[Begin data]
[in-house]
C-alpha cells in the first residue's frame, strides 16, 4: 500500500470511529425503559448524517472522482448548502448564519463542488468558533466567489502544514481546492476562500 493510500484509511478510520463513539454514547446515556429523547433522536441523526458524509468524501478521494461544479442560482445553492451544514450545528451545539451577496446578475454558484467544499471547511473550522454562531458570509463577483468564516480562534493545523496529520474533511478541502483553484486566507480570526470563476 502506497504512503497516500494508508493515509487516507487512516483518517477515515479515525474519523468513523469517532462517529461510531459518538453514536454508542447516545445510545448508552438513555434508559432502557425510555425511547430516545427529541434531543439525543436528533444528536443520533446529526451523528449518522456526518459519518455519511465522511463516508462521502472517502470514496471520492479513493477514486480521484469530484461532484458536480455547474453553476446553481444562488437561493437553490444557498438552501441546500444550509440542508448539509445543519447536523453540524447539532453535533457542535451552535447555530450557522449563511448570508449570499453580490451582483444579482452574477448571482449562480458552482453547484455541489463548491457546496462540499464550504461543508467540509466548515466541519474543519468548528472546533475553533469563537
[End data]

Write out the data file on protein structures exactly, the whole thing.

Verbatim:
[in-house]
C-alpha cells in the first residue's frame, strides 16, 4: 500500500470511529425503559448524517472522482448548502448564519463542488468558533466567489502544514481546492476562500 493510500484509511478510520463513539454514547446515556429523547433522536441523526458524509468524501478521494461544479442560482445553492451544514450545528451545539451577496446578475454558484467544499471547511473550522454562531458570509463577483468564516480562534493545523496529520474533511478541502483553484486566507480570526470563476 502506497504512503497516500494508508493515509487516507487512516483518517477515515479515525474519523468513523469517532462517529461510531459518538453514536454508542447516545445510545448508552438513555434508559432502557425510555425511547430516545427529541434531543439525543436528533444528536443520533446529526451523528449518522456526518459519518455519511465522511463516508462521502472517502470514496471520492479513493477514486480521484469530484461532484458536480455547474453553476446553481444562488437561493437553490444557498438552501441546500444550509440542508448539509445543519447536523453540524447539532453535533457542535451552535447555530450557522449563511448570508449570499453580490451582483444579482452574477448571482449562480458552482453547484455541489463548491457546496462540499464550504461543508467540509466548515466541519474543519468548528472546533475553533469563537